Ta-Nehisi Coates on Words Having Context

You’ve probably seen this by now, but if you haven’t, go read it:

A few summers ago one of my best friends invited me up to what he affectionately called his “white-trash cabin” in the Adirondacks. This was not how I described the outing to my family. Two of my Jewish acquaintances once joked that I’d “make a good Jew.” My retort was not, “Yeah, I certainly am good with money.” Gay men sometimes laughingly refer to one another as “faggots.” My wife and her friends sometimes, when having a good time, will refer to one another with the word “bitch.” I am certain that should I decide to join in, I would invite the same hard conversation that would greet me, should I ever call my father Billy.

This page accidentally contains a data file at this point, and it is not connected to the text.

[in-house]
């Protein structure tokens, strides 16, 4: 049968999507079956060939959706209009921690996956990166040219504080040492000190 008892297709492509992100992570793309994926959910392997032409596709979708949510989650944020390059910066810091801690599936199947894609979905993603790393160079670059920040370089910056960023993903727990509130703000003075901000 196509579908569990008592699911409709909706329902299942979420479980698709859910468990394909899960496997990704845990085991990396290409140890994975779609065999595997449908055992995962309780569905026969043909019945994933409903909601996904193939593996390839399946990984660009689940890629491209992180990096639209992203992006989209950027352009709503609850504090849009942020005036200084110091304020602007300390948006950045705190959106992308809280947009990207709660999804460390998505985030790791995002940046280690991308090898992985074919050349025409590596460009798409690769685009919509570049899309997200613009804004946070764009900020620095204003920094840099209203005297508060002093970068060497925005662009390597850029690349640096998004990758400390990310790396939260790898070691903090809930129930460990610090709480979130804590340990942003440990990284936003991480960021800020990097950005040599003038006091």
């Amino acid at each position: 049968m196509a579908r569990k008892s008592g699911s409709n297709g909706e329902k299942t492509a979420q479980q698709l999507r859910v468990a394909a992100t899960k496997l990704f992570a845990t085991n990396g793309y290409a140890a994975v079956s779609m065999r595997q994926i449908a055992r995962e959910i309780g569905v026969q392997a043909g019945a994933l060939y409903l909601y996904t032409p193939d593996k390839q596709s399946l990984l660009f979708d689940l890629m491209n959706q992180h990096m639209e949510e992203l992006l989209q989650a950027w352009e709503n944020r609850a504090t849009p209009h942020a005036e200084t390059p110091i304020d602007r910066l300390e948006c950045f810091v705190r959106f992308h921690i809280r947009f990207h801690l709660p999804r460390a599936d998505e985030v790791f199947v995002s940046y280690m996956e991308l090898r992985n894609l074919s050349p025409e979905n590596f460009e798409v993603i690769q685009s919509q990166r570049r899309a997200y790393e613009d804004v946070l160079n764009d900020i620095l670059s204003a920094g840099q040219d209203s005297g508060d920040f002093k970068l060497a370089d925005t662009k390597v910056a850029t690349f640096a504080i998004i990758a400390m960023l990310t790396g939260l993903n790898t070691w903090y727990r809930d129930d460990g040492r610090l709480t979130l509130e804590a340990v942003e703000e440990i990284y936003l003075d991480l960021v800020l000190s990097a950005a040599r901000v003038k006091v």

I’ve been trying to think of something illuminating to say about it since I saw it a couple of days ago, but really, I think he covers pretty much everything that needs to be said. Words mean things. Words can mean different things in different contexts, and a big part of the context that words have comes from who is saying them.